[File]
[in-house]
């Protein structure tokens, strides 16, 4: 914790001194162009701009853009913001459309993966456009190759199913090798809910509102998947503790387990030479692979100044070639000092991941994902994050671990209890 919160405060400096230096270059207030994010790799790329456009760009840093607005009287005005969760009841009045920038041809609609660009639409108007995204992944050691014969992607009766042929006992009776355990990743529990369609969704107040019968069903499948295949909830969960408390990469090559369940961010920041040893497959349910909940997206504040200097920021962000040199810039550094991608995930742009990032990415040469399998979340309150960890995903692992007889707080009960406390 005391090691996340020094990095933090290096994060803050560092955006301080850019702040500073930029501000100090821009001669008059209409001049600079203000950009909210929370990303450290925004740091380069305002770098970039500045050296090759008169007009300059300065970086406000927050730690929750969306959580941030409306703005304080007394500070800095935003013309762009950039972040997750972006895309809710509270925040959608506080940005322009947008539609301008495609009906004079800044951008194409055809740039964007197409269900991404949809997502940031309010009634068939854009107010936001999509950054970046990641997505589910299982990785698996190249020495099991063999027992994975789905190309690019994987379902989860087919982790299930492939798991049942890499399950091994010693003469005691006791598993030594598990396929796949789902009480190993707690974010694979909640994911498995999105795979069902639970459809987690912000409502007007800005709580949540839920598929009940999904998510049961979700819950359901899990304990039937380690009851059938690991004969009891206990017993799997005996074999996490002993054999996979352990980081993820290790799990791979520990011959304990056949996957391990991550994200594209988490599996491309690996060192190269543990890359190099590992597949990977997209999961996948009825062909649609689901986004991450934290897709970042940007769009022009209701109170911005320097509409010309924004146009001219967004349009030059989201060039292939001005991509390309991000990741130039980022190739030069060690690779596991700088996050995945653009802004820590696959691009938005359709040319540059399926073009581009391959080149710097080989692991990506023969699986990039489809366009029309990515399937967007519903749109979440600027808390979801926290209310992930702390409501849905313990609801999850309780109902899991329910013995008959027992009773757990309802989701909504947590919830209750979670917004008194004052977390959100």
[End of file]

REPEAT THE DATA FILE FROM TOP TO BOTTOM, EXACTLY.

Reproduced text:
[in-house]
């Protein structure tokens, strides 16, 4: 914790001194162009701009853009913001459309993966456009190759199913090798809910509102998947503790387990030479692979100044070639000092991941994902994050671990209890 919160405060400096230096270059207030994010790799790329456009760009840093607005009287005005969760009841009045920038041809609609660009639409108007995204992944050691014969992607009766042929006992009776355990990743529990369609969704107040019968069903499948295949909830969960408390990469090559369940961010920041040893497959349910909940997206504040200097920021962000040199810039550094991608995930742009990032990415040469399998979340309150960890995903692992007889707080009960406390 005391090691996340020094990095933090290096994060803050560092955006301080850019702040500073930029501000100090821009001669008059209409001049600079203000950009909210929370990303450290925004740091380069305002770098970039500045050296090759008169007009300059300065970086406000927050730690929750969306959580941030409306703005304080007394500070800095935003013309762009950039972040997750972006895309809710509270925040959608506080940005322009947008539609301008495609009906004079800044951008194409055809740039964007197409269900991404949809997502940031309010009634068939854009107010936001999509950054970046990641997505589910299982990785698996190249020495099991063999027992994975789905190309690019994987379902989860087919982790299930492939798991049942890499399950091994010693003469005691006791598993030594598990396929796949789902009480190993707690974010694979909640994911498995999105795979069902639970459809987690912000409502007007800005709580949540839920598929009940999904998510049961979700819950359901899990304990039937380690009851059938690991004969009891206990017993799997005996074999996490002993054999996979352990980081993820290790799990791979520990011959304990056949996957391990991550994200594209988490599996491309690996060192190269543990890359190099590992597949990977997209999961996948009825062909649609689901986004991450934290897709970042940007769009022009209701109170911005320097509409010309924004146009001219967004349009030059989201060039292939001005991509390309991000990741130039980022190739030069060690690779596991700088996050995945653009802004820590696959691009938005359709040319540059399926073009581009391959080149710097080989692991990506023969699986990039489809366009029309990515399937967007519903749109979440600027808390979801926290209310992930702390409501849905313990609801999850309780109902899991329910013995008959027992009773757990309802989701909504947590919830209750979670917004008194004052977390959100």